I hope this to be as non-combative as possible: I will try to explain how thinking economically will lead you to understand how detractors of Obamacare see it
The question is: how will forcing people to buy health insurance affect premium prices?
It may be appropriate to ask first how prices got so high in the US in the first place. Firstly, what do you think stops Coca-Cola from charging $100 a bottle? Simply put: Pepsi. If both Pepsi and Coke decide to charge $100, we can assume other cola companies would come to the fore and charge less. If you agree with this very basic economic law: competition lowers prices, there is no reason to think this could not be applied to healthcare.
Say they made a law that you had to get a licence to make and sell Cola, and you had to go through months of training and testing in order to acquire one. Clearly this would put a high economic strain on smaller businesses, and will put off competition from entering the market. Coke and Pepsi are huge conglomerates, and can therefore afford it.
Coca-Cola is based in Georgia, and Pepsi is based in New York. It would be logical to suggest that if Pepsi was banned in Georgia, and Coke was banned in New York, the prices of the respective Colas would increase. This is because there is again less competition.
But now Coke and Pepsi are so expensive, people are choosing not to buy them at all. "Oh no!", the companies say to the government, " the people are being deprived of Cola because of the high prices. Let's cover everybody, except that everyone has to buy Cola". Now that nobody is choosing not to buy Cola (more competition being shunned from the market), what exactly is stopping both Coke and Pepsi raising prices more?
Ok, innersmiff, so what's your point?
Well, apply it to healthcare:
How can doctor licence-ship, prohibition of selling over state borders and Obamacare not reduce competition and not therefore increase prices?
Those who argue that Obamacare will not raise prices, you're going to have to enlighten me as to the act of God that allows economic law to be overturned. Otherwise, you are arguing that what we need to do is implement cola licence ship, ban selling it over state borders but force everybody to buy it.
I won't get into the economics of it too far. What we're seeing is that healthcare insurance premiums is some states are being reduced (up to 50%) to retain customers. That's because the state healthcare exchanges will have lower prices than what is being charged in some places.
This same model worked with Gieco car insurance. It is licensed under different laws in all 50 states. But the threat of it's lower prices forced other car insurance agencies to cut prices. Mine with All State dropped about 30% from when Gieco came into business.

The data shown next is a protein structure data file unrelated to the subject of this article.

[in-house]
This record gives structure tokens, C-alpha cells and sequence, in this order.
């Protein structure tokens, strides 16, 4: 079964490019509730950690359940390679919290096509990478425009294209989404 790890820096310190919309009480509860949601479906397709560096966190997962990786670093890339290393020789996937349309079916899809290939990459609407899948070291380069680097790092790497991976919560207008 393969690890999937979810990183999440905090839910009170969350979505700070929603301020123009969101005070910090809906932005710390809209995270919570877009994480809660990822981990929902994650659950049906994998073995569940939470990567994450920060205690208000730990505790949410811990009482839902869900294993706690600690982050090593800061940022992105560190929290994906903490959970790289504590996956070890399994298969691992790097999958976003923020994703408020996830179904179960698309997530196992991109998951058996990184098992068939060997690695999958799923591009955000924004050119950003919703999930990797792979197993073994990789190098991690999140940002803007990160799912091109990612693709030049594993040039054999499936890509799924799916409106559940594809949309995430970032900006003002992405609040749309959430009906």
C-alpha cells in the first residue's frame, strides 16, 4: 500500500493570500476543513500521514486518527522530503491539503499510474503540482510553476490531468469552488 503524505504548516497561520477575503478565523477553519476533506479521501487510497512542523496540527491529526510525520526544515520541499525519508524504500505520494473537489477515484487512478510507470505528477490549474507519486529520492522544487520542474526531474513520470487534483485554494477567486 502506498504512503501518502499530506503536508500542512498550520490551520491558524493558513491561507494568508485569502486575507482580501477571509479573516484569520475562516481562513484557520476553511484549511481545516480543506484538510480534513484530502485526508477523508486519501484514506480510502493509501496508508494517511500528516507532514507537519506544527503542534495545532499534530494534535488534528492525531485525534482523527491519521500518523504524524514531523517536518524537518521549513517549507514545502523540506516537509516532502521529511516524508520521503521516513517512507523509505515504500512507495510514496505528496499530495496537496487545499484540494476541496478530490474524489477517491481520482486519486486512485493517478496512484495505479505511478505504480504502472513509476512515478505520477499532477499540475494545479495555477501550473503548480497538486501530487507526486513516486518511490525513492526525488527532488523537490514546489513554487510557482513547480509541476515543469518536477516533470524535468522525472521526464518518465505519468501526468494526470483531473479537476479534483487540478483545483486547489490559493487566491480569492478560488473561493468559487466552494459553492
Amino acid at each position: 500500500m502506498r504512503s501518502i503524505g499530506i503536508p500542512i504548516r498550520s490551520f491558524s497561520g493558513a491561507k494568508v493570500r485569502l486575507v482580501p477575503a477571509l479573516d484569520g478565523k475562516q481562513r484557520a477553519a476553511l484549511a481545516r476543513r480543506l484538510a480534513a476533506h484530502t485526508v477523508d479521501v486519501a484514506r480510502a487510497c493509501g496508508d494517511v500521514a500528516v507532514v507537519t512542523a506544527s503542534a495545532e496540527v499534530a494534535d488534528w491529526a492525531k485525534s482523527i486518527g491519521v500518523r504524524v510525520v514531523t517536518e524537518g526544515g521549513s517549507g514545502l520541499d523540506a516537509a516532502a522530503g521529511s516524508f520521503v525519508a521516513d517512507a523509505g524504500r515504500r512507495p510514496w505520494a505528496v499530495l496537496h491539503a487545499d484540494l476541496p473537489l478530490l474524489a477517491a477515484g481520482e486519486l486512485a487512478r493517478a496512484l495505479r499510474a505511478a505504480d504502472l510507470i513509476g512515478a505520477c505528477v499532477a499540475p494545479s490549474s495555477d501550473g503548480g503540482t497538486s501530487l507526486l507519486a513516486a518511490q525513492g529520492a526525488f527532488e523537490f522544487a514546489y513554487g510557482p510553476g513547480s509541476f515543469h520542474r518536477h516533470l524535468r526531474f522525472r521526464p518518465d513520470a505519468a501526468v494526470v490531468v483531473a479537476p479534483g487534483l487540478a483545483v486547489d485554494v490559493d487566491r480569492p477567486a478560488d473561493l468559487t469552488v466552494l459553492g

I think this is a perfect example to show how big corporations love intervention and regulation. The laws are all there to 'help' people, but the only people benefitting are Coke and Pepsi (the health insurance companies).!
You left out one very important factor. Choosing not to buy Coke or Pepsi, or not having it available to buy, has no serious consequence to the consumer. Not having health insurance can result in serious consequences to the person who doesn't have it, and additional cost to those who do have it if the non-insured person becomes ill or injured and runs up a giant bill.
If I don't buy Coke, no one has to cover the cost of my lack of Coke drinking. If you don't buy health insurance, and end up in the hospital with a life-threatening illness which will result in death if you don't have emergency surgery, and you are not able to pay for it out of pocket, someone else foots the bill in the form of higher healthy care and insurance costs.
Unless, of course, you think you should die if you don't have the money to pay.
Economic laws do not change based on the seriousness of the market in question. Restrict competition in the healthcare market, which is exactly what Obamacare does, and prices will increase. Therefore, on NET, nobody will be seeing more healthcare. The ACA will not succeed in its stated goals - this is fact, and not ideological.
What is the alternative then? Let's go back to the source of the problem: undo doctor licenceship and permit the selling of insurance over state borders. Allow competition to enter the market and see prices fall.
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